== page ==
European Parliament sees stronger position for animal welfare in future CAP


European Parliament sees stronger position for animal welfare in future CAP

30 May 2018
Eurogroup for Animals
The European Parliament today expressed itself for the first time on the future Common Agricultural Policy (CAP) and emphasised the strong position it sees for animal welfare in the future of food and farming.

The report contains suggestions for potentially crucial improvements for animals. Despite these welcome suggestions, it fails to fundamentally question the intensive nature of Europe’s farming, heavily incentivised through the current CAP, and that is so bad both for the environment and animal welfare.

Echoing broad citizens support’ for animal welfare, the EP today called for the recognition of animal welfare as a “public good” [1]. This could potentially mean public funding is made available under the CAP’s direct subsidies mechanism (pillar 1) to deliver animal welfare across Europe.

The Parliament also innovates by firmly stressing the link between poor animal welfare and the high rate of antimicrobial usage on farms [2] and subsequently calling for effective actions to address antimicrobial resistance in the future CAP. This pleads for a shift away from intensive farming systems towards farming practices that embrace higher welfare – a plea further emphasized by the Parliament’s expressed expectation for subsidies to promote systems which go beyond current legislative minima on animal welfare under the new CAP.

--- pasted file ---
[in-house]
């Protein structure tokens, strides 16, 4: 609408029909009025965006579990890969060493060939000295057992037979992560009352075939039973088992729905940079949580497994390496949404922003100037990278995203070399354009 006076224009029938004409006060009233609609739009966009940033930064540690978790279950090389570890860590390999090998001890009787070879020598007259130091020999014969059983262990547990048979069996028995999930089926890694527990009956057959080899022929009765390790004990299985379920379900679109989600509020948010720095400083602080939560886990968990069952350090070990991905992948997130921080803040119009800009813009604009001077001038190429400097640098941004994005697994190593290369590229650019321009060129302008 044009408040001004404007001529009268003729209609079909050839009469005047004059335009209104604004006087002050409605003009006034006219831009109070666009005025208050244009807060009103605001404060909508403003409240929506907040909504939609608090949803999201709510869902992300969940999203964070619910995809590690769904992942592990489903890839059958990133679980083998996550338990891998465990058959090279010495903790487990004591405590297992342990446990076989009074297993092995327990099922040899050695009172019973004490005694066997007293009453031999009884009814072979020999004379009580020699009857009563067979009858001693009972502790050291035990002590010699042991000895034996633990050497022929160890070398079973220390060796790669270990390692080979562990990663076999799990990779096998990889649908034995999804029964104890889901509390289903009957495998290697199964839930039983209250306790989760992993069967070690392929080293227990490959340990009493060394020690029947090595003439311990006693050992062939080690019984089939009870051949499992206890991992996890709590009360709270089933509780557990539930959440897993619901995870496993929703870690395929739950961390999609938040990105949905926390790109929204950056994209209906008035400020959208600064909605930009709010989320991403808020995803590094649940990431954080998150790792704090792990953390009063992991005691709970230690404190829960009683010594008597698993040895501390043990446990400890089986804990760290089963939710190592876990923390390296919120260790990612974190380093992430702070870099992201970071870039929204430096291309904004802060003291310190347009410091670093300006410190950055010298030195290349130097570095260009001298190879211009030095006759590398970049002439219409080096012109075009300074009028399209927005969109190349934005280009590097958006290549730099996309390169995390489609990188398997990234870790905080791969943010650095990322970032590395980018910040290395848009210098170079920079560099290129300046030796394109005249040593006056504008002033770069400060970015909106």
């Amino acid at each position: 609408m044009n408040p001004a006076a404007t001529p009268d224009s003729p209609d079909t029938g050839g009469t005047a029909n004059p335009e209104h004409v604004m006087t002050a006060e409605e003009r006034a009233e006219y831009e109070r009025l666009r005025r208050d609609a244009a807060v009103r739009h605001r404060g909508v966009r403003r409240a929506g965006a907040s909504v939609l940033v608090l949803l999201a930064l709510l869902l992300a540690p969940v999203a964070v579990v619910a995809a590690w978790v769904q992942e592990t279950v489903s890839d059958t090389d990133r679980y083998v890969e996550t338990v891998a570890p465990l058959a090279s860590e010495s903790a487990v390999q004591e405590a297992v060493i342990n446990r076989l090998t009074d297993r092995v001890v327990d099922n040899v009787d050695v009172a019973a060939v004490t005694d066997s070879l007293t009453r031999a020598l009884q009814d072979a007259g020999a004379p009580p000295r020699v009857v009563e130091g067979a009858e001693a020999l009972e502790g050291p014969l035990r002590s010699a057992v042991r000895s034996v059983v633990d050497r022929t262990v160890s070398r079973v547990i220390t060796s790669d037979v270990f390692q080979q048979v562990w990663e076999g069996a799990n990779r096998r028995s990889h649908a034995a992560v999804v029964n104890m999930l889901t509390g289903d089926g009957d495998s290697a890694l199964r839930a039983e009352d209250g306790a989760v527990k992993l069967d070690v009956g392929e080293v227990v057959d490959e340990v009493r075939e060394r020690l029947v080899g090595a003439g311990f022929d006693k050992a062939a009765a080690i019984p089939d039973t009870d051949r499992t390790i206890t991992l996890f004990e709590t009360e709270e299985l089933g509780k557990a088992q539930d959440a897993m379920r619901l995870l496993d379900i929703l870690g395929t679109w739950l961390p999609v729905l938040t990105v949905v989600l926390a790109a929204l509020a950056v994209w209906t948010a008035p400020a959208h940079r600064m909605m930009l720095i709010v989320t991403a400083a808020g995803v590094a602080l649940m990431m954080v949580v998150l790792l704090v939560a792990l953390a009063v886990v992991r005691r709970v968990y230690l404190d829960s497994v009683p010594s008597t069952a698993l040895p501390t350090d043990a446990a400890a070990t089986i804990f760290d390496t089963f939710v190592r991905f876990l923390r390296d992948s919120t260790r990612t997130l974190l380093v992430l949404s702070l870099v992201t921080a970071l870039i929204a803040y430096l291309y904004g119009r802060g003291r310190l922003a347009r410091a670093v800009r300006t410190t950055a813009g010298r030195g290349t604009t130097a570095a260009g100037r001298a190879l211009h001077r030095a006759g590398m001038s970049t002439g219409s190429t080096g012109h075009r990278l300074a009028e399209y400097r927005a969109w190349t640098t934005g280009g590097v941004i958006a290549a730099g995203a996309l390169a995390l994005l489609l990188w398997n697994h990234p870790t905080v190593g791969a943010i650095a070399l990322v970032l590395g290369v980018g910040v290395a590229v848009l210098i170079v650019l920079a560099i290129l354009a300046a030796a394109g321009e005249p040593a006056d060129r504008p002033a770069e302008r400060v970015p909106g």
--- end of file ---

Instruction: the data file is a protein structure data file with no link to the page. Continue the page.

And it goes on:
It is also reassuring to see the Parliament reaffirms that CAP financing should also serve as a tool for the Commission to foster the proper implementation of EU legislation on animal welfare both inside the EU and with international trading partners [3]. The report specifically calls on the EU to request strict compliance with all its standards before accepting imported products (reciprocity in production conditions). It also asks the Commission to demand from the World Trade Organisation more consideration for processes and production methods (which includes farm welfare practices) when defining if products are alike. This is important as being able to differentiate two animal products based on the welfare conditions in which they were produced is fundamental to implement trade restrictions based on poor welfare standards in foreign countries.

It’s very good to see that the Parliament is concerned with the current situation and it is now calling on the Commission to better protect farm animal welfare.

Reineke Hameleers, CEO, Eurogroup for Animals

“So far the CAP has supported the intensification of the EU’s agriculture and has only dedicated a miniscule proportion to animal welfare (1.54%). As we all know, this resulted in immense animal suffering and public money being spent on a very bad system for animals. It remains terribly shocking for EU citizens to find out agricultural public spending is not conditional to legislative compliance” said Reineke Hameleers, Director of Eurogroup for Animals. “It’s very good to see that the Parliament is concerned with the current situation and it is now calling on the Commission to better protect farm animal welfare. In our view all agricultural public spending should be conditional to legislative enforcement and favour higher animal welfare systems over low welfare production, as expected by the vast majority of citizens who’s taxes form the basis for these subsidies».